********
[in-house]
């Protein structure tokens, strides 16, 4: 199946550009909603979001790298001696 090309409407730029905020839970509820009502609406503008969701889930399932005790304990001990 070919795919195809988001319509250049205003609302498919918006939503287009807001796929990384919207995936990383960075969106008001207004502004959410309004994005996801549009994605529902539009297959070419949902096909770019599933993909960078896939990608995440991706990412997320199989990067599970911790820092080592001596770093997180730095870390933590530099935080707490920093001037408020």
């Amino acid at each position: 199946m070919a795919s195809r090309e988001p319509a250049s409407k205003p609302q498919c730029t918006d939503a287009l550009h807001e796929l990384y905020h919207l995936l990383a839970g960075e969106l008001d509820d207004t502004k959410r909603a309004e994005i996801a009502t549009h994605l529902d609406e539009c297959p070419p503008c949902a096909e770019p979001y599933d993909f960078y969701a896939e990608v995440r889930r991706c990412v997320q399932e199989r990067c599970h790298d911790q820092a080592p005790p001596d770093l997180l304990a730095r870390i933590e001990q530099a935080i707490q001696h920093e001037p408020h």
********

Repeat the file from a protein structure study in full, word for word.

[in-house]
């Protein structure tokens, strides 16, 4: 199946550009909603979001790298001696 090309409407730029905020839970509820009502609406503008969701889930399932005790304990001990 070919795919195809988001319509250049205003609302498919918006939503287009807001796929990384919207995936990383960075969106008001207004502004959410309004994005996801549009994605529902539009297959070419949902096909770019599933993909960078896939990608995440991706990412997320199989990067599970911790820092080592001596770093997180730095870390933590530099935080707490920093001037408020």
């Amino acid at each position: 199946m070919a795919s195809r090309e988001p319509a250049s409407k205003p609302q498919c730029t918006d939503a287009l550009h807001e796929l990384y905020h919207l995936l990383a839970g960075e969106l008001d509820d207004t502004k959410r909603a309004e994005i996801a009502t549009h994605l529902d609406e539009c297959p070419p503008c949902a096909e770019p979001y599933d993909f960078y969701a896939e990608v995440r889930r991706c990412v997320q399932e199989r990067c599970h790298d911790q820092a080592p005790p001596d770093l997180l304990a730095r870390i933590e001990q530099a935080i707490q001696h920093e001037p408020h």